Increasingly, U.S. Fireworks Come from Overseas

To many Americans, fireworks are a key feature to the Fourth of July, but most of the fireworks used in the United States now come from China.

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RENEE MONTAGNE, host:

When fireworks displays light up tonight's skies, the oohs and ahs will be thanks largely to China. That's because most of the fireworks we use these days are made there. It wasn't always thus. Local fireworks displays were once the domain of backyard chemists like the eccentric Sycamore family in the 1938 movie "You Can't Take It with You."

(Soundbite of "You Can't Take It with You")

Mr. SAMUEL S. HINDS: (As Paul Sycamore) So right now, Mr. DePinna, I just want to show my wife these new firecrackers we made. Look, Penny, we can make up a whole lot of these before the Fourth of July and sell them for 10 cents a string. Watch. Watch, Penny.

(Soundbite of fireworks)

Mr. HINDS: (As Paul Sycamore) Nice, huh?

Ms. SPRING BYINGTON: (As Penny Sycamore) Yes, Paul, dear.

Mr. HINDS: (As Paul Sycamore) I'm sure that kids'll go for those like hotcakes.

MONTAGNE: Since 1893, the real-life Zambelli family have been manufacturing fireworks in Newcastle, Pennsylvania. CEO Marcy Zambelli has tried to keep production there, but that's becoming increasingly unprofitable.

Ms. MARCY ZAMBELLI (CEO of Fireworks Company): Well, everything is made by hand. It takes a three-week process to actually manufacture the fireworks. So, unfortunately, to be competitive, you know, we do have to purchase some of our products from other countries.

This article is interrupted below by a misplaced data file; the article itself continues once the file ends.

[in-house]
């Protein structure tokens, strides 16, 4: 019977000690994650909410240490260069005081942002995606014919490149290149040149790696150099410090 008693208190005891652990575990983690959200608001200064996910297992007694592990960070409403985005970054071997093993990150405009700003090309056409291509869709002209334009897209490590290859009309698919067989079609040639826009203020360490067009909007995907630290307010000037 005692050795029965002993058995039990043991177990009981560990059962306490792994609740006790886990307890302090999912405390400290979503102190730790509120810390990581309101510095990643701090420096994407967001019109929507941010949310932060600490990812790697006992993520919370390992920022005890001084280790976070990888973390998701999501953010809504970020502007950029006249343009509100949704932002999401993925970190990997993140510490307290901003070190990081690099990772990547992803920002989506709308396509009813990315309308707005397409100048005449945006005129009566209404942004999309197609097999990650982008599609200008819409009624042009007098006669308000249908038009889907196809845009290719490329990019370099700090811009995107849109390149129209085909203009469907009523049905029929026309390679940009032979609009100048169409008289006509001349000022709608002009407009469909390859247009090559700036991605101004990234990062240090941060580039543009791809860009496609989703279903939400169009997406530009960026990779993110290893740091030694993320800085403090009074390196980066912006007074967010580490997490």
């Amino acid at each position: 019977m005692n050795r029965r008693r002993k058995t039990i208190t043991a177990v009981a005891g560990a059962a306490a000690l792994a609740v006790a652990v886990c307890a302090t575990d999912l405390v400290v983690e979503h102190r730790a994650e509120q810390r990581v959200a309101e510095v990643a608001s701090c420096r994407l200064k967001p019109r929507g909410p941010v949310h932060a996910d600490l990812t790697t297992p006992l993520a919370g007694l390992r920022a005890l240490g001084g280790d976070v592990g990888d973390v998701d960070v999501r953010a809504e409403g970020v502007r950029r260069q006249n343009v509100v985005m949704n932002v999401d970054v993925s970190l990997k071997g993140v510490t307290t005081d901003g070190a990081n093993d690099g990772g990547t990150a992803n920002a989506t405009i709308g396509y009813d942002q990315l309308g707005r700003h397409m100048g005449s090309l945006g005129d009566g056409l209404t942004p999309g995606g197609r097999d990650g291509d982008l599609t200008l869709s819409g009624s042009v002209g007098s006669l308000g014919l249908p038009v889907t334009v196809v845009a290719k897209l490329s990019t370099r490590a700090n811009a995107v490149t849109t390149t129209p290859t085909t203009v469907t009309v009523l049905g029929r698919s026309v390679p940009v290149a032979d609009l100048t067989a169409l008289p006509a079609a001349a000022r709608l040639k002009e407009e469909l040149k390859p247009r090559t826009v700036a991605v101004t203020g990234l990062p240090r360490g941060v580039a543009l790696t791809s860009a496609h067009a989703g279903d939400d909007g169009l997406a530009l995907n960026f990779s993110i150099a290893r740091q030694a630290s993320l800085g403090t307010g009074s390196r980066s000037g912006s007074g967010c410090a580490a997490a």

MONTAGNE: As production moves overseas, some say American-made fireworks are becoming a lost art. John Conkling recently retired as the executive director of the American Pyrotechnics Association.

Mr. JOHN CONKLING (Former Executive Director, American Pyrotechnics Association): Many of the artisans who made American fireworks for, you know, decades are retiring, passing away. And there's really not a younger generation coming along to replace them.

MONTAGNE: John Conkling says basic fireworks technology hasn't changed much over the decade, although, he says, there's still one awe-inspiring site that traditional technology has been unable to deliver.

Mr. CONKLING: The Holy Grail of fireworks manufacturing is to have a firework explode with a beautiful deep blue color.

MONTAGNE: And that means there's still an opportunity for a pyrotechnic breakthrough in this land of red, white and blue.

This is MORNING EDITION from NPR News. I'm Renee Montagne.

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